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Thursday, Oct 23, 2014
Lifestyle Stories

Thawed mayhaw may have to go unused


Published:

Q: We brought some mayhaw juice back from a visit to Georgia. It was frozen when we left there, but thawed by the time we arrived home. How long do I have to use it? I brought it to make jelly, but I’m not sure I have time right now.

Answer: As long as you kept the juice at least as cold as it would be in a refrigerator, then you have three days, maybe four, to get around to using it, if you keep it in the refrigerator now. But if it got up to room temperature on the way back, or has been that warm for more than two hours, you might be growing bacteria in there. If there’s any indication of fermentation — fine little lines of bubbles, a layer of bubbles on the surface — or if there’s any sign of mold, grit your teeth and pour it down the drain.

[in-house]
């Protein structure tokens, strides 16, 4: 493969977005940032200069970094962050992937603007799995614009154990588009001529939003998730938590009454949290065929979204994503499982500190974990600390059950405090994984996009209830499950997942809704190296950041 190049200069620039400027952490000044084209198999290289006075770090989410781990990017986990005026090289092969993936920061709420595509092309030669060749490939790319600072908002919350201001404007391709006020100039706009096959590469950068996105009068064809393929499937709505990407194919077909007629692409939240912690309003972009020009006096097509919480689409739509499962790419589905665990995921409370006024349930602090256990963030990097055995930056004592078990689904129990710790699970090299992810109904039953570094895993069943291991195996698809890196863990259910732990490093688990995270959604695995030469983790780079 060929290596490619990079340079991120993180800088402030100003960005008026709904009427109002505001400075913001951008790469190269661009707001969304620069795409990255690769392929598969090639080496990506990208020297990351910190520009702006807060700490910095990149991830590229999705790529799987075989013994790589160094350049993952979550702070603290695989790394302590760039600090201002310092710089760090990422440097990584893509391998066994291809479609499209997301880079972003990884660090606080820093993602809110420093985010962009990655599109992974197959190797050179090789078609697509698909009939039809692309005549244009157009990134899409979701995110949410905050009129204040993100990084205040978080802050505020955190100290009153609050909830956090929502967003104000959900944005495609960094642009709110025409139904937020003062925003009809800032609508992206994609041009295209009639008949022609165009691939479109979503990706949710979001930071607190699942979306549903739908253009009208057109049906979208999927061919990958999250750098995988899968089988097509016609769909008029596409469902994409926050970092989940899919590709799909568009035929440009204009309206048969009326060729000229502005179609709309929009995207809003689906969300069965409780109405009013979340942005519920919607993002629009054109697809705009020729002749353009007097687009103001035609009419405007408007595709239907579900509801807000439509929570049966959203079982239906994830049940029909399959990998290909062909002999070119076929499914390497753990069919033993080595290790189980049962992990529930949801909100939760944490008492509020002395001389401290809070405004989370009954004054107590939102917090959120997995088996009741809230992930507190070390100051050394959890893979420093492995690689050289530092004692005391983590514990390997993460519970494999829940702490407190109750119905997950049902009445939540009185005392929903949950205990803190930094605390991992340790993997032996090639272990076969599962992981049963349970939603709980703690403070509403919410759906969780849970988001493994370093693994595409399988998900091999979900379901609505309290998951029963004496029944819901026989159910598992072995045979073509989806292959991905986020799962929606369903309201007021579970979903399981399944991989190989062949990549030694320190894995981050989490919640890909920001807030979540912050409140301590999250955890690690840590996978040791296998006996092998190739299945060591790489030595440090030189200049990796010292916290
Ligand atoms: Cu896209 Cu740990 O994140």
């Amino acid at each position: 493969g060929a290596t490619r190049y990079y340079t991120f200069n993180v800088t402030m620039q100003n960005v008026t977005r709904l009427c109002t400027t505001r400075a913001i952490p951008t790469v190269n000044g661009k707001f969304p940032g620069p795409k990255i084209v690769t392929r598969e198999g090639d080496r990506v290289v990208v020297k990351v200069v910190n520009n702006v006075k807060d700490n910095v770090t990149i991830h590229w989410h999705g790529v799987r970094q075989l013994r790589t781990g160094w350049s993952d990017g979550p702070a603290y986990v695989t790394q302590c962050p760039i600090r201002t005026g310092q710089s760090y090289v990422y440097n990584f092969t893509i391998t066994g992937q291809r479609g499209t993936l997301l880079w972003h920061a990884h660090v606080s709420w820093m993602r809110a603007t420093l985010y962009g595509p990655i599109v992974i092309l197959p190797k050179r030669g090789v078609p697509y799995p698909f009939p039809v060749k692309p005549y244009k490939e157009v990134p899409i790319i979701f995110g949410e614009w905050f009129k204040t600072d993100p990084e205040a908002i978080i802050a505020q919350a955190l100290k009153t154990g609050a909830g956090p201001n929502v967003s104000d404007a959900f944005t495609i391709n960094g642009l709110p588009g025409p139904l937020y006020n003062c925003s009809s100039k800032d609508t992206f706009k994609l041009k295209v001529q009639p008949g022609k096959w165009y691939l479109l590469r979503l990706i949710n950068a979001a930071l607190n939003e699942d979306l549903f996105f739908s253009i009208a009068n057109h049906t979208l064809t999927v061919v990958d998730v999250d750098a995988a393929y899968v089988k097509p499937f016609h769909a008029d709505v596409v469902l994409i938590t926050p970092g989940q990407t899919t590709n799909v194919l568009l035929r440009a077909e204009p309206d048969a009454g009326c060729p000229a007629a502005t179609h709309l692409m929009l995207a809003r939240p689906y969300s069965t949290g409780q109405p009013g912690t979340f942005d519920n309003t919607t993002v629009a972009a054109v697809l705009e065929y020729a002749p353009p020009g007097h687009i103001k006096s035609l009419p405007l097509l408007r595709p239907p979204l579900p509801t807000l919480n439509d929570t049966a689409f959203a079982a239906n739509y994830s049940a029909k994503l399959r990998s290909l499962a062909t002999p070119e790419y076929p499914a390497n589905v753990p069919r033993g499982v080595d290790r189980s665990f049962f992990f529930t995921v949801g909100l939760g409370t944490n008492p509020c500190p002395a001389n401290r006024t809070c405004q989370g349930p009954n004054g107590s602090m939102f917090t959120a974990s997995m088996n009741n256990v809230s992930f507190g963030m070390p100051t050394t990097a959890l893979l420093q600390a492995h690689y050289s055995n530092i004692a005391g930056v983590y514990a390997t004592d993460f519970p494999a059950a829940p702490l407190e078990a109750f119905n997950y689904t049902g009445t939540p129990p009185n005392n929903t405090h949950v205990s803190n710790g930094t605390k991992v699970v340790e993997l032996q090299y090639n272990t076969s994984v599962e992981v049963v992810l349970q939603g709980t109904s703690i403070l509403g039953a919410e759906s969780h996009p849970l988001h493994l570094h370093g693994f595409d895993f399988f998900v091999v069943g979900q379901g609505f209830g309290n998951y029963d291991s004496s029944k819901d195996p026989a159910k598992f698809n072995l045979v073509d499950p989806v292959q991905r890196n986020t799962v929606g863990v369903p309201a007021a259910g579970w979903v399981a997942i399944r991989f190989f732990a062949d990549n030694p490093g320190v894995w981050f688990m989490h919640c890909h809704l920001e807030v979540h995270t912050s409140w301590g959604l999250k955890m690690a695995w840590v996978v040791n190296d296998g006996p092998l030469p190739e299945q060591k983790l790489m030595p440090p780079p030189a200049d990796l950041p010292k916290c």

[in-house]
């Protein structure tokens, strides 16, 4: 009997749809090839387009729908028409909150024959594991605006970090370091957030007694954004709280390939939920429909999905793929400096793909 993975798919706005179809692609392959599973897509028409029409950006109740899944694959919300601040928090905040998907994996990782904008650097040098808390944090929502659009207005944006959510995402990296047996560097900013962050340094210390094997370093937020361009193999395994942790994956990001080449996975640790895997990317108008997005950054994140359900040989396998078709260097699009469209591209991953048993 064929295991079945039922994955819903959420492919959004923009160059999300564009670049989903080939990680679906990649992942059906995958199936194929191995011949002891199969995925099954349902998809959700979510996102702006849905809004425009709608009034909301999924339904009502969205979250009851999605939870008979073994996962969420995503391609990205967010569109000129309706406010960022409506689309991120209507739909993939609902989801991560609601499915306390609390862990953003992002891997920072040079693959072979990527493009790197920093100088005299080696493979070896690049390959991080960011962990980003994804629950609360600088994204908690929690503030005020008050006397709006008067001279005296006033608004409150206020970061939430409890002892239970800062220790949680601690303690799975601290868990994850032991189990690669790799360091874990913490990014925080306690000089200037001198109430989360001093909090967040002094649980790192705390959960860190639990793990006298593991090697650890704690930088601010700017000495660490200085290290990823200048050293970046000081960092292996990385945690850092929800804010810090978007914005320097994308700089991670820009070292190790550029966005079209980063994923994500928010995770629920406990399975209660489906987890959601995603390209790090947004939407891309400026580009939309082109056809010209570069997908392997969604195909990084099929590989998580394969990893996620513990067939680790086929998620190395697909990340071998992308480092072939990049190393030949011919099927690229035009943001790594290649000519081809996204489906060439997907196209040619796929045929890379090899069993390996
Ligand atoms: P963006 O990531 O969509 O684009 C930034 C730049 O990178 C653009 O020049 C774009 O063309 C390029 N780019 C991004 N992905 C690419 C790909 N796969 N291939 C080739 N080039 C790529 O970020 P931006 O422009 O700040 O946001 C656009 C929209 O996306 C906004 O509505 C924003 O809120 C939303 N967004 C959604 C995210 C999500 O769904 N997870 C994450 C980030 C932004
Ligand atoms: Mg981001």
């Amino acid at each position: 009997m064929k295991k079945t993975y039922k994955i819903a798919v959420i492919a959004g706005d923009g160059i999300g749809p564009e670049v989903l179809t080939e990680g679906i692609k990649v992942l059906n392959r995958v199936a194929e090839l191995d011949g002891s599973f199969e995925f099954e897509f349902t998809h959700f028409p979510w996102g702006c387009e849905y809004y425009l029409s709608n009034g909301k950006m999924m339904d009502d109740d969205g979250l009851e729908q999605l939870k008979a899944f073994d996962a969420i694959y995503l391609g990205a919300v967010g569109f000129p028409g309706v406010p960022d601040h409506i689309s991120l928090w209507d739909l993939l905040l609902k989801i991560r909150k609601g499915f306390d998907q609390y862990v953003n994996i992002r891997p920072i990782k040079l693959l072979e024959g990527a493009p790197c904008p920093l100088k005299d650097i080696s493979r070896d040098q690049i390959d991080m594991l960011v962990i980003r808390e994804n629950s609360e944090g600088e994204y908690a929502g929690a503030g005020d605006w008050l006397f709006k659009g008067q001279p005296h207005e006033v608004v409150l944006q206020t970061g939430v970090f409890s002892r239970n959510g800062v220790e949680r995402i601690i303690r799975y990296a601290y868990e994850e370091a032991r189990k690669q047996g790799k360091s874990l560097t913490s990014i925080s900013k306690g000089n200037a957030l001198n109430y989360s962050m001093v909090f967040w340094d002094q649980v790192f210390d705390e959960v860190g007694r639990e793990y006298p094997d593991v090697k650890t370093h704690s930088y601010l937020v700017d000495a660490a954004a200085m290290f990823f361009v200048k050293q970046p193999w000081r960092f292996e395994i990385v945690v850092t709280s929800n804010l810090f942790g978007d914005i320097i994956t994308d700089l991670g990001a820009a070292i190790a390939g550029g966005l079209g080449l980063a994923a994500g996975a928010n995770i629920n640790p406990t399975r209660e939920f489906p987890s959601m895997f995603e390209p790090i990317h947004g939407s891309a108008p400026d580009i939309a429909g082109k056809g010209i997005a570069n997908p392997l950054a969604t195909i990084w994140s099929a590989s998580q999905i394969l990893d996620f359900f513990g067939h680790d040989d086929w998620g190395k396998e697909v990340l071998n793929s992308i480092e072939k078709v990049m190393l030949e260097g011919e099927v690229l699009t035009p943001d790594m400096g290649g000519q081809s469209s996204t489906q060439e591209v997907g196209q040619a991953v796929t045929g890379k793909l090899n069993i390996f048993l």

I know mayhaw juice is not common around here, although the trees do grow in northern Florida, but growing bacteria or mold should not be ignored. They could produce toxins that even boiling into jelly won’t destroy.

It’s too late now, but for future reference, if there was still ice in the containers of juice when you arrived home, you could refreeze it immediately and then make the jelly when you have enough time.

Count yourself lucky that what you were given is just the juice. Mayhaw trees are in the hawthorn family and have the hawthorn’s heritage of big sharp thorns. The old ones grow in water, so the small fruits are usually harvested by boat or canoe.

There are newer varieties now that grow well enough on dry land, and some are being raised commercially in Texas. But the native varieties that grow from Georgia to Texas prefer wet feet. And since the fruits are fairly small, it takes a lot of picking to get enough for a good batch of jelly. I hope you get yours made in time!

Mary A. Keith, a licensed dietitian and health agent at Hillsborough County Extension, can be reached at mkeith@ufl.edu.

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